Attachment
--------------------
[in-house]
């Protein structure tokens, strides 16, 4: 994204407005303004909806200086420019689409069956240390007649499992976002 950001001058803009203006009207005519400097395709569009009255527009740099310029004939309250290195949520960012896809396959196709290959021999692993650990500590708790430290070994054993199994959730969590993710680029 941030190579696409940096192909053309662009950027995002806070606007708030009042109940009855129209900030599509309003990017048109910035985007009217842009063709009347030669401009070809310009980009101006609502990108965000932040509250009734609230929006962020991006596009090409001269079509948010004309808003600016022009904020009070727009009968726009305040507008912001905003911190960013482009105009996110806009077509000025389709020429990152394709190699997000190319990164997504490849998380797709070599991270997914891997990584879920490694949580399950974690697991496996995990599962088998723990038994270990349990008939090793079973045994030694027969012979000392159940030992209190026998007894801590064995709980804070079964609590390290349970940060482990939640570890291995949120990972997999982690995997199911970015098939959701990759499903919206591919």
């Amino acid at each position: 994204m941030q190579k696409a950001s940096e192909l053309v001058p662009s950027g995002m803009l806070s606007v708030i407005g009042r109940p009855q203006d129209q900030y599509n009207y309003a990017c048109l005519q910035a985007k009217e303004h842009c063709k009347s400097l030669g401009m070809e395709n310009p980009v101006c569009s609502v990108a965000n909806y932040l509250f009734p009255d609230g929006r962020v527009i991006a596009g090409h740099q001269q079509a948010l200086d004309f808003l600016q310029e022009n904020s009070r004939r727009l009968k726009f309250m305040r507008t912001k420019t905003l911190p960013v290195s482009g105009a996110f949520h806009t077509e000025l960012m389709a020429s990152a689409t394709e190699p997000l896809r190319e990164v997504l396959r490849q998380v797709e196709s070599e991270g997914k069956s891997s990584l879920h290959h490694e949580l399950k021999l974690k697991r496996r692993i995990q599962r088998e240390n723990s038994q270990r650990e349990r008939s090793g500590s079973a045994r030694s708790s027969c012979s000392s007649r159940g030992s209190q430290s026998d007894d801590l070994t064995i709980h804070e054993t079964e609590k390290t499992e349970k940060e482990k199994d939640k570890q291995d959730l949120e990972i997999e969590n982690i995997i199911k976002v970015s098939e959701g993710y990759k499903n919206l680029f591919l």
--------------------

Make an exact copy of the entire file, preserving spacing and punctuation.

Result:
[in-house]
């Protein structure tokens, strides 16, 4: 994204407005303004909806200086420019689409069956240390007649499992976002 950001001058803009203006009207005519400097395709569009009255527009740099310029004939309250290195949520960012896809396959196709290959021999692993650990500590708790430290070994054993199994959730969590993710680029 941030190579696409940096192909053309662009950027995002806070606007708030009042109940009855129209900030599509309003990017048109910035985007009217842009063709009347030669401009070809310009980009101006609502990108965000932040509250009734609230929006962020991006596009090409001269079509948010004309808003600016022009904020009070727009009968726009305040507008912001905003911190960013482009105009996110806009077509000025389709020429990152394709190699997000190319990164997504490849998380797709070599991270997914891997990584879920490694949580399950974690697991496996995990599962088998723990038994270990349990008939090793079973045994030694027969012979000392159940030992209190026998007894801590064995709980804070079964609590390290349970940060482990939640570890291995949120990972997999982690995997199911970015098939959701990759499903919206591919």
């Amino acid at each position: 994204m941030q190579k696409a950001s940096e192909l053309v001058p662009s950027g995002m803009l806070s606007v708030i407005g009042r109940p009855q203006d129209q900030y599509n009207y309003a990017c048109l005519q910035a985007k009217e303004h842009c063709k009347s400097l030669g401009m070809e395709n310009p980009v101006c569009s609502v990108a965000n909806y932040l509250f009734p009255d609230g929006r962020v527009i991006a596009g090409h740099q001269q079509a948010l200086d004309f808003l600016q310029e022009n904020s009070r004939r727009l009968k726009f309250m305040r507008t912001k420019t905003l911190p960013v290195s482009g105009a996110f949520h806009t077509e000025l960012m389709a020429s990152a689409t394709e190699p997000l896809r190319e990164v997504l396959r490849q998380v797709e196709s070599e991270g997914k069956s891997s990584l879920h290959h490694e949580l399950k021999l974690k697991r496996r692993i995990q599962r088998e240390n723990s038994q270990r650990e349990r008939s090793g500590s079973a045994r030694s708790s027969c012979s000392s007649r159940g030992s209190q430290s026998d007894d801590l070994t064995i709980h804070e054993t079964e609590k390290t499992e349970k940060e482990k199994d939640k570890q291995d959730l949120e990972i997999e969590n982690i995997i199911k976002v970015s098939e959701g993710y990759k499903n919206l680029f591919l």